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Though its outcomes may at times frustrate us, the right of all citizens to engage on equal footing with the British electoral system was hard-won. For most of the 19th century, the extension of the 'franchise' (the category of people who are able to vote) was a dominant political issue. The struggle for these rights is represented in a number of household and personal objects in our collections, which inform our understanding of modern Scottish political developments.
The rules which dictated who could vote differed between constituencies. In 1830, only around 2.66% of people in Britain were enfranchised. In Scotland, the franchise was even more restricted. Out of a population of around 2.3 million, fewer than 4,500 people, or about 0.19% could vote. On top of this, the processes for voting meant that elections were easily influenced and corruption was rife.
Throughout the century, various political groups and individuals known as ‘radicals’ attempted to reform the electoral system to be more equitable. However, their efforts were almost always focused on men's suffrage. Arguments for women's suffrage were sometimes considered within these wider movements, but ultimately dismissed.
The period following the Napoleonic Wars saw the emergence of a number of mass movements for parliamentary reform in Britain. In 1819, unarmed radicals in Manchester were massacred by the local yeomanry during a large outdoor meeting on St. Peter’s Fields, an infamous event which became known as the Peterloo Massacre, or simply ‘Peterloo’. In 1820, Scotland saw a week of radical unrest, during which radicals from Glasgow and Strathaven armed themselves and fought unsuccessfully with government troops. This uprising became known as the Radical War.
After Peterloo, the government sought to prevent any unrest stemming from the radicals by implementing the Six Acts, attempting to effectively make public radicalism illegal. In response, radicals were often forced to be clandestine when expressing their political beliefs. It is possibly because of this secrecy that the National Museum of Scotland has no overtly pro-reform items from the period.
However, many radicals threw their weight behind king George IV’s spurned wife, Queen Caroline, as a means of legally criticising the state. The museum does have a good selection of objects which celebrated or commemorated the Queen consort’s struggle to be recognised. These tend to be homeware, reflecting her contemporary status as a symbol of domesticity.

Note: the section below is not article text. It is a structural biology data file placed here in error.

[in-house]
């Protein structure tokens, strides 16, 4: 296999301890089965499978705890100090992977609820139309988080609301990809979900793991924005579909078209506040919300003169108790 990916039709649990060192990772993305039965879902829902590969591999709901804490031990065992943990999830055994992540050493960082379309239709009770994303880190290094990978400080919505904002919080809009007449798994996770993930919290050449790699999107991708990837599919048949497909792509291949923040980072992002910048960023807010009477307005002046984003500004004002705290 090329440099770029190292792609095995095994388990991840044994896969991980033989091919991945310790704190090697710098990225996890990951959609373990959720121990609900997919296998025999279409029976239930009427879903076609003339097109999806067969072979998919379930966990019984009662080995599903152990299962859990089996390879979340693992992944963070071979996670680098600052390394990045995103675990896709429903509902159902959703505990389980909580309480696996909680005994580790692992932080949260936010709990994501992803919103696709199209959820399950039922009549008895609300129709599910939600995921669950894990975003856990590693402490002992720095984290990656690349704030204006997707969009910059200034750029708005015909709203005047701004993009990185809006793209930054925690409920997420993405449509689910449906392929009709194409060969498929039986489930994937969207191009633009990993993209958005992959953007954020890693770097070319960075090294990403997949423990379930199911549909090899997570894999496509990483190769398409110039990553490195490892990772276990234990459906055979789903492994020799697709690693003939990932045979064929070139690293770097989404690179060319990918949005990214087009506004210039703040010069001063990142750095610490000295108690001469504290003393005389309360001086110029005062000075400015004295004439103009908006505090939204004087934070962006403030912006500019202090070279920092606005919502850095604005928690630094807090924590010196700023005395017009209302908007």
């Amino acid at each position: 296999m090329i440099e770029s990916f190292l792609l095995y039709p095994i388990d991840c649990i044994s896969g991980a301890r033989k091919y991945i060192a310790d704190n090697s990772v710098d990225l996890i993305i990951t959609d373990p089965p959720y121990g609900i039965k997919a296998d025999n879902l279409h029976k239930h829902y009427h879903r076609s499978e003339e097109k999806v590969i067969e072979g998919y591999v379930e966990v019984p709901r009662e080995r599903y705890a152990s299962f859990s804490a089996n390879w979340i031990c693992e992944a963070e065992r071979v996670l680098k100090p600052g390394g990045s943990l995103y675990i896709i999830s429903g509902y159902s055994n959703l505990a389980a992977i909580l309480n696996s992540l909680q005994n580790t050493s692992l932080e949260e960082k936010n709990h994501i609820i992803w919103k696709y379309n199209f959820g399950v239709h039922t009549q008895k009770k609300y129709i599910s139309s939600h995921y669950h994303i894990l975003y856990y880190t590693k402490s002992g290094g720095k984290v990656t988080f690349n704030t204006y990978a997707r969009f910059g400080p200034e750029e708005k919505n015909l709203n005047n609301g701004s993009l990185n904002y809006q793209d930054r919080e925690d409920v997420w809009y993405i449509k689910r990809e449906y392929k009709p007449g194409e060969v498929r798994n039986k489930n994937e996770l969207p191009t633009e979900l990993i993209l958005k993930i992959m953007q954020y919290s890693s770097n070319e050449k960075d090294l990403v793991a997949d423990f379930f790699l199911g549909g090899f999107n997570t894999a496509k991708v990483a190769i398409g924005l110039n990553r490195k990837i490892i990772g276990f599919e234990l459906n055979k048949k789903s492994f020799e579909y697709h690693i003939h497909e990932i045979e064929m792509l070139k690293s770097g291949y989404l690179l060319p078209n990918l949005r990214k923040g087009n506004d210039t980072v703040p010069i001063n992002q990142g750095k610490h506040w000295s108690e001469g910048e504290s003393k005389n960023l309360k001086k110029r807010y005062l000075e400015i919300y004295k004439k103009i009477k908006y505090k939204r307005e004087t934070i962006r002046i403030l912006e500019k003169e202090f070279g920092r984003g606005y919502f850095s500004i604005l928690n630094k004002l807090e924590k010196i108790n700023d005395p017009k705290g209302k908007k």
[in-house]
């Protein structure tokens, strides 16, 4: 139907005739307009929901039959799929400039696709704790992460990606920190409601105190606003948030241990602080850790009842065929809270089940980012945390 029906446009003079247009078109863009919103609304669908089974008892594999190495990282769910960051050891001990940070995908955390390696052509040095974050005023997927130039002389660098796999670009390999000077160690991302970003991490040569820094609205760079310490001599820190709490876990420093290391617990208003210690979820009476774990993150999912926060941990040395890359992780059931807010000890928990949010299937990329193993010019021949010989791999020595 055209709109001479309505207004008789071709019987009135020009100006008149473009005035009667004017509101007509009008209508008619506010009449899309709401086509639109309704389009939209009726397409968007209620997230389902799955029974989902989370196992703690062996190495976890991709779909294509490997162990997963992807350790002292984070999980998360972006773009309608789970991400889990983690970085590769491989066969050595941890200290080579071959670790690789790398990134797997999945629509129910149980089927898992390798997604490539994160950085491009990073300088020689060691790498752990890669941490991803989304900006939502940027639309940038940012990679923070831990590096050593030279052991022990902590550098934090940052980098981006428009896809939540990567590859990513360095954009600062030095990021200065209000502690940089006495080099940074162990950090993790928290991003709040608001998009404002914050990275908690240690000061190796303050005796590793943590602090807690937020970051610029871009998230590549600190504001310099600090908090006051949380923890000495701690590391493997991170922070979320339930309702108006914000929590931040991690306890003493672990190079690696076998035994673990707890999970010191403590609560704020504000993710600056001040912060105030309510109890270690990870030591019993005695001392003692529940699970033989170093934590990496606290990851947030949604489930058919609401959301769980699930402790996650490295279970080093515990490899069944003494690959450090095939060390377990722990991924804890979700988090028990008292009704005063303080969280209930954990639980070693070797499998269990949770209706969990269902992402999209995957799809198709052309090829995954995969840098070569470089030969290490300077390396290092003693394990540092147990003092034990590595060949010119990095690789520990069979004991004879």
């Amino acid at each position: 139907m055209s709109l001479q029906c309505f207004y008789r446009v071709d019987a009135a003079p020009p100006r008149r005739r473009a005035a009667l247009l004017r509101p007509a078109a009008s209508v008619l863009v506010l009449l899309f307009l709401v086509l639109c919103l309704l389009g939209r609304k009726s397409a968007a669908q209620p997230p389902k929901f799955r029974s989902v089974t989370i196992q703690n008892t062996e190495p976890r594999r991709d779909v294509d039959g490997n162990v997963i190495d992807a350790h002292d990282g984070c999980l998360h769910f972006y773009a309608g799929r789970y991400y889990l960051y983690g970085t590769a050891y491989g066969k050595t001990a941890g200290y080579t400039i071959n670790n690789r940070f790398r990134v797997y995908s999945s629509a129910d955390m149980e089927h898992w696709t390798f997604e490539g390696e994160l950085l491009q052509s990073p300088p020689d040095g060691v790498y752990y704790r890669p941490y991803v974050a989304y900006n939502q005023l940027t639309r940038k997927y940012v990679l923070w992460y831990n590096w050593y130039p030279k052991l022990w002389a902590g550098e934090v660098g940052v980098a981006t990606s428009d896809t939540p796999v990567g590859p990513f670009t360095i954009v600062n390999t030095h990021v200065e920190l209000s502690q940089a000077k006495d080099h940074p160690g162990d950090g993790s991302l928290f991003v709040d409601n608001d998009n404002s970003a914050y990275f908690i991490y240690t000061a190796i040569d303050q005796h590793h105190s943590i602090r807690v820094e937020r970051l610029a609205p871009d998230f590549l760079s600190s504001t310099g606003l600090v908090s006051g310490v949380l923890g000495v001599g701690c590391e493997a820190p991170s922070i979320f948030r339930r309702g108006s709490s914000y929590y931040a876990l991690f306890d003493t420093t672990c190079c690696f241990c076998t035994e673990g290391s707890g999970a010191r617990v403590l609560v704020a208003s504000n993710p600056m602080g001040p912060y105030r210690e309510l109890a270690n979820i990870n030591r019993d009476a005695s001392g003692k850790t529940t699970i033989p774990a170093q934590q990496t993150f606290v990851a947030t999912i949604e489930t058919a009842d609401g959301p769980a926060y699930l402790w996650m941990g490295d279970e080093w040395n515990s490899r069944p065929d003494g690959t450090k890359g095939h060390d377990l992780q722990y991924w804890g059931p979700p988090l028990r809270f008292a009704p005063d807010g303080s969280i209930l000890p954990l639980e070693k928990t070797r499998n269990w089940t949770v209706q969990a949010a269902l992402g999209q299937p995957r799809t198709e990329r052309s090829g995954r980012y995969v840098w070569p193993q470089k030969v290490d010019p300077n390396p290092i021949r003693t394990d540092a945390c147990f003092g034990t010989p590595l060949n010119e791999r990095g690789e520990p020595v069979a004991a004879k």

This plate is embossed with a portrait of Queen Caroline, drawing the viewer into her personal struggle. The crowns and national feathers which border the plate emphasise the legitimacy of her claim to the throne. Though rife with radical undertones, Caroline also had many non-radical supporters and the ownership of such a plate was not automatically an indicator of radicalism.
Through items like these, radicals with a desire for legality could reinforce their political beliefs within the relative security of the home. The domestic nature of Caroline’s struggle meant that they could also promote fidelity within their own marriage. Learn more about how Queen Caroline became a symbol of the reform movement in our blog.
Queen Caroline's personal struggles in parliament were also commemorated. The jug below commemorates Caroline’s defenders in the House of Lords, Brougham and Denman. Wear at the front of the jug implies that it saw use and was not just decorative.
By the 1830s, radicals were again willing and able to advocate openly for reform. The growing economic and social influence of the unenfranchised middle classes, along with a growing acceptance of the necessity for some level of reform amongst politicians, meant that agitations across Britain eventually led to the 1832 Representation of the People Act.
The ‘Great Reform Act’ created fairer constituency boundaries and extended the franchise to middle-class men. Though its scope was limited, its impact was significant in Scotland, increasing the electorate from 4,500 to 65,000, or approximately 2.8% of the total population. Although its limitations later became more apparent, it was broadly popular at the time and left a range of materials in its wake. Many of these are also pieces of commemorative homeware, such as this plate, which again brought radicalism into the domestic environment.
The use of the crown design on this plate is indicative of the belief among radicals that reform was a constitutional endeavour. Such royal imagery is common in these objects. One set of metal fireside ornaments from the era show a king leaning against an obelisk which reads, “BILL OF RIGHTS. MAGNA CHARTA.”, drawing franchise reform into a lineage of constitutional law-making.
One novel means of agitation during the struggle for the First Act were organised, formal processions of the trades, who gathered together en masse to demand reform as well as to celebrate its passing. These marches were loud, fun, communal affairs which saw the trades of a city and its surrounding areas parade with a variety of materials to identify themselves as workers and as radicals.
One set of such materials held by National Museums Scotland belonged to the Edinburgh Goldsmiths. As well as a banner, a gonfalon, and a carved wooden panel, the museum has possession of these ceremonial batons, below, which were carried on a march to mark the passing of the act in August 1832.